So here on the eve of my 46th birthday—you know the one that moves you closer to the 50 side of the 40-50 timeline—I am deeply anxious of what lies ahead.  I am consciously making a choice that I know may have grave consequences. I’m turning my traumatized child over to a system I don’t believe in and one that will likely undermine my efforts because I can’t do this alone anymore.  

This is the good stuff

Every older/hurt child adoption text I’ve ever read says that maintaining a sense of humor is the key to navigating this jungle.  Some say, it is the single deciding factor as to whether a family makes it.. It seems if you can laugh at feces purposely smeared on the wall, you can handle anything. I tend to agree.

This is why my Little Guy, maladaptive behaviors and all, is a gift to me. He’s hilarious. At least once a day and often more, he says something that makes me laugh out loud. Feeling like this blog of mine could use a little levity because I’m going to hit you with more heavy stuff I have brewing soon I’d like to share a few of my Little Guy jewels.

While being dragged through Target one evening, he randomly asked me, loudly enough for anyone in the women’s department to hear,

“Mom, are you Jesus?”

Already amused and eager to see where this was going to go, I replied as casually as possible,

“No, honey, I’m not.”

“Then how are you always there for me?” he asked completely straight.

If there had been an older sibling around, I would have accused him or her of coaching him, but this was all Little Guy and his confusion courtesy of vacation bible school, but that’s another post entirely.

A few nights ago, while we were sitting on the back porch eating watermelon when Little Guy suddenly smashed his piece over his head.

“What are you doing?!” I demanded.

He sat quietly for a moment seemingly seriously pondering the question then flatly replied,

“I don’t know.”

Not much you can say in the face of a 5-year-old’s version of a temporary insanity plea.

One night as I was leaving his room after having tucked him in he called to me to wait to tell me,

“Mom, do you know there are coconuts all over the house?”

“Did you just say there are coconuts all over the house?” I asked expecting him to launch an illustrious bedtime stalling attempt.

He simply replied,

“Yes, goodnight Mom.”

Pretty sure that clever little bugger was just messing with me.

Tonight he informed me,010

“I can’t go to bed because I don’t have any humans to sleep with me.”

Apparently Sponge Bob’s charm is fading.

A recent conversation with Big Sister went like this:

Little Guy: I found one cat food.

Big Sister (not really paying attention): Okay.

Little Guy: I’m going to eat it. (throws cat food in mouth)

Big Sister: Did you just eat it?

Little Guy : *crunch* *crunch*

Big Sister: Did you just eat it?!!

Little Guy: I’m not going to die. *swallow* See, I’m not going to die.

He was right.

And finally my current favorite. Number Three Son is a fan of the Daft Punk song “Get Lucky” and was singing along loudly when it came on the radio in the car. The refrain lyrics are “I’m up all night to get some. She’s up all night for good fun. I’m up all night to get lucky”

Later that day, I was treated to Little Guy’s rendition that goes like this:

“I’m up all night for fun. I’m up all night for fun. I’m up all night to get a monkey.”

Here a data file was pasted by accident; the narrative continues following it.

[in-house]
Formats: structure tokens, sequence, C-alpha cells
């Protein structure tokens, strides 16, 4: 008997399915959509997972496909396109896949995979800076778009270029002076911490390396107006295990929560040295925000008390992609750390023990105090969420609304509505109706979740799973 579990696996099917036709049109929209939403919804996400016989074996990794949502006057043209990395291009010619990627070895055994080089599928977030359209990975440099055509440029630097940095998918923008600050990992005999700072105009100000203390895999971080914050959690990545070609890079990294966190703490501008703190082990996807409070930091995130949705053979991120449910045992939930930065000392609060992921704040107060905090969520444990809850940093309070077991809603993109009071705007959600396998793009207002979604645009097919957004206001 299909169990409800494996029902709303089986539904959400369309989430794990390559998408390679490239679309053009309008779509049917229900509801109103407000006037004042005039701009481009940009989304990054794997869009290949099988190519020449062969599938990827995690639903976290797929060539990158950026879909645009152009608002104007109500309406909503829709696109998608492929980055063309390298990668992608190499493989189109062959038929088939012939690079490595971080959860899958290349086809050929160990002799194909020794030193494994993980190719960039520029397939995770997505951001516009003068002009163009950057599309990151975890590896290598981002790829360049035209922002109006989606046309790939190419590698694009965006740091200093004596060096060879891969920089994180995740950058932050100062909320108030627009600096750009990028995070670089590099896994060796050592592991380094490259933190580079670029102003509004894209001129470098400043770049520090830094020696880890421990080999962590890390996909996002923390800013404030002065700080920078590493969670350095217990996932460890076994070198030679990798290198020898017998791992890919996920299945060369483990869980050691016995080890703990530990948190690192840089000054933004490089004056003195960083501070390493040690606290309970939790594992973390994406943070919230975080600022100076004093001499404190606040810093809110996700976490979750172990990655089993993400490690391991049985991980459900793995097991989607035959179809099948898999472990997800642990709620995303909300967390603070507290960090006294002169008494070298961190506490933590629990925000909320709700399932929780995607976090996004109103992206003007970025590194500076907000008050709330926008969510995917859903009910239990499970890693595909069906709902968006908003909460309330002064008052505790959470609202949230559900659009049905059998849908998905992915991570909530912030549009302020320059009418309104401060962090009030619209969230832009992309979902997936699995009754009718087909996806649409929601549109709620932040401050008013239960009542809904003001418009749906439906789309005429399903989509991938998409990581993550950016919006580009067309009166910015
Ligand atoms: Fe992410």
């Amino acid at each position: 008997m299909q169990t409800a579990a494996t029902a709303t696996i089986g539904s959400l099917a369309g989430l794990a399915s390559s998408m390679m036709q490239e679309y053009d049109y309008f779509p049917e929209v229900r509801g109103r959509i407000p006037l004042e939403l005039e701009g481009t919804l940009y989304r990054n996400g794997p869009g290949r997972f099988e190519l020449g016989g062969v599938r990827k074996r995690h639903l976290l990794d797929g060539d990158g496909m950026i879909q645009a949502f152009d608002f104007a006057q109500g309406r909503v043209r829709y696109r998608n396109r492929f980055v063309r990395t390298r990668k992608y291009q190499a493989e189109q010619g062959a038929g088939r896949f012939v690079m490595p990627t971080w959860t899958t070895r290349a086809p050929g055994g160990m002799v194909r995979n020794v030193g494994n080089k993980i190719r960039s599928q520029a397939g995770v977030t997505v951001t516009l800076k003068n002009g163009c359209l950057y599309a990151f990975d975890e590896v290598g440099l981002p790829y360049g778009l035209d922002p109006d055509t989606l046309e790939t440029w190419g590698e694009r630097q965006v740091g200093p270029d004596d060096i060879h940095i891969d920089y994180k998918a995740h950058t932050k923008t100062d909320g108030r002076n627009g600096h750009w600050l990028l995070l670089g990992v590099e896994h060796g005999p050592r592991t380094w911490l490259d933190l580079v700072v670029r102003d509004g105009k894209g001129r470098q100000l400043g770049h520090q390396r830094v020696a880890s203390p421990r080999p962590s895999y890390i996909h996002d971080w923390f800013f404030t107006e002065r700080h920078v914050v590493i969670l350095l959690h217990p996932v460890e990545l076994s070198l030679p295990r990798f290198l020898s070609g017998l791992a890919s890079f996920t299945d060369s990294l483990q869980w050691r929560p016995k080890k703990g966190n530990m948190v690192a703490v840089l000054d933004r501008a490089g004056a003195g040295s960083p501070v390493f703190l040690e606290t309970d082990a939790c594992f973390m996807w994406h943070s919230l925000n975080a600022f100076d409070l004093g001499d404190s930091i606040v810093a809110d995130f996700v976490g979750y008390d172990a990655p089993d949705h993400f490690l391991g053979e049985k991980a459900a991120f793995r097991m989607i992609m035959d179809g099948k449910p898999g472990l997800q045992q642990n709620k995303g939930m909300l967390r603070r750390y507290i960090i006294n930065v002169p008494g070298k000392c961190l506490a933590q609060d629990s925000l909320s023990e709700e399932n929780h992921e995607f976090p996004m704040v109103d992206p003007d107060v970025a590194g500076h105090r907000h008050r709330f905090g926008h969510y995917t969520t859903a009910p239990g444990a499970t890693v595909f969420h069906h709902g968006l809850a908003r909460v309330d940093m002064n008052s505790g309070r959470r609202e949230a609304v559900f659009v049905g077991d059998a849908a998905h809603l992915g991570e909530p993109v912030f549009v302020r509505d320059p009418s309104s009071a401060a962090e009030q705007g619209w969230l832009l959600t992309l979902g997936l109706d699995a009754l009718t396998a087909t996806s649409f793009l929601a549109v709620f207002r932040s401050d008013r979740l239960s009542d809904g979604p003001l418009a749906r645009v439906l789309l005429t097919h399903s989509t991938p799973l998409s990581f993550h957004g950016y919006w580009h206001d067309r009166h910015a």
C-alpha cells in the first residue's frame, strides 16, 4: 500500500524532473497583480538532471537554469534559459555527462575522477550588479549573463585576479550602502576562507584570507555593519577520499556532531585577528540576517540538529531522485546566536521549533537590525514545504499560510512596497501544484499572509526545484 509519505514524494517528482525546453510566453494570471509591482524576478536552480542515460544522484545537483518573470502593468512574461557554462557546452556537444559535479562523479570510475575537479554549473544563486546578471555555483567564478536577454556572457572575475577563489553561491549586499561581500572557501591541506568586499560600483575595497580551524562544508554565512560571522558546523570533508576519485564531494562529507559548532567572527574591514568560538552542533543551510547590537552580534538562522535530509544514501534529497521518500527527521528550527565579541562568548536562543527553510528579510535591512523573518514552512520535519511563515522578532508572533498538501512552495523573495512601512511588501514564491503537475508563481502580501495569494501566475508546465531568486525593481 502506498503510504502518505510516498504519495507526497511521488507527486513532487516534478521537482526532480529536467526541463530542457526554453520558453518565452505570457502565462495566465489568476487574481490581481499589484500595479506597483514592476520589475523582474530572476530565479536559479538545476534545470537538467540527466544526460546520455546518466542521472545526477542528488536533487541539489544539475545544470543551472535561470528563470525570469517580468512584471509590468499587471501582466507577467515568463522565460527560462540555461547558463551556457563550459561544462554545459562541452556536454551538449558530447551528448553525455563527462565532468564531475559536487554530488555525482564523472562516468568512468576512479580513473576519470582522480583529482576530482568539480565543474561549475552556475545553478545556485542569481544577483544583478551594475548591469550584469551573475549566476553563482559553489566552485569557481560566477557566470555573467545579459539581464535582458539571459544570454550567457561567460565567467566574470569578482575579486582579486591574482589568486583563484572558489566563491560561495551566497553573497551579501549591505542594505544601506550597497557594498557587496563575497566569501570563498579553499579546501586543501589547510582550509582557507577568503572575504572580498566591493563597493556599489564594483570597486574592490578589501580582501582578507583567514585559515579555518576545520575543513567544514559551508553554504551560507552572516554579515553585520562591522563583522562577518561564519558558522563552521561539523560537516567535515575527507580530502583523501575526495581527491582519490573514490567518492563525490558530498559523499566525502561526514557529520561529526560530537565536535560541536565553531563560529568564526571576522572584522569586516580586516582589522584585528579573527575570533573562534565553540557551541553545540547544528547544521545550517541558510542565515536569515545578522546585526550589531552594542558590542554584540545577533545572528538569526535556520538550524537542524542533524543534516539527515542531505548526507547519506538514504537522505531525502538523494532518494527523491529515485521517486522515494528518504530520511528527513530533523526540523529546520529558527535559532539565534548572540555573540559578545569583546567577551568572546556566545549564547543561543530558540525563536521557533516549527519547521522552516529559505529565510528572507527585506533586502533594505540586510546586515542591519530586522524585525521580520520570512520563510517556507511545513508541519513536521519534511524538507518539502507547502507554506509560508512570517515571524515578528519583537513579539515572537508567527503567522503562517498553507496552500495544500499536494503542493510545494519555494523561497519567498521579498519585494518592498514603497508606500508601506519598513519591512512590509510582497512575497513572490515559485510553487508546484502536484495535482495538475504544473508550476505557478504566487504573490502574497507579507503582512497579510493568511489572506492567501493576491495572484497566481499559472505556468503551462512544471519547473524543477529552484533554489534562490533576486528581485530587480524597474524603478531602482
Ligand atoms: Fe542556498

You kind of adore him now too, don’t ya?

 

What about the first kids?

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riverday3“She doesn’t control how I feel,” explained my 13-year-old daughter when she caught me watching her choosing loving acts. I may have looked a little surprised or perplexed. It had been a very bad week. Old behaviors revived. Hurt feelings.  Anger. Resentment.  We were digging deep and recovering the only way we know how—by creating Joy.

We were spending the day at the river with nothing to do but enjoy each other. I watched my  precious child who at 13 is more emotionally mature than most adults behave in a way that was loving, compassionate, and forgiving toward a little sister who devotes a shocking amount of energy to trying to hurt her and push her away.  Big sister pushed little sister on the swings, she helped her down the hill, she helped her climb a tree, she was every mother’s dream come true.  I was so overwhelmed with pride, I could only touch her beautiful face and smile.

But I was also overwhelmed with guilt.

Shaped by a painful childhood, it was my vow to protect my children from trauma.

I sure fucked that up.

I didn’t just fail to protect them from trauma, I hunted it down, brought it home and invited it in.

Because of my choices my first four children have suffered.

They have experienced loss.

There was the baby who lived with us for a year who we could have adopted and didn’t because her special needs were more than we were willing to commit to. Parenting her would have cost the other children parental resources and limited our freedom to a life full of adventure. It was a price I wasn’t willing to pay.

Although it was amongst the most difficult decisions I have ever made, I believed it was in my other children’s best interest. Ironically if the decision had been theirs to make, I know they would have chosen to make the sacrifice. They loved her and losing her was painful. It was the kind of pain that creeps into your being and never goes away.

There was another baby who went to a kinship placement and more who went home. I suspect for my children, the losses are all heaped into a single ache that resides in their hearts always.

They have experienced fear.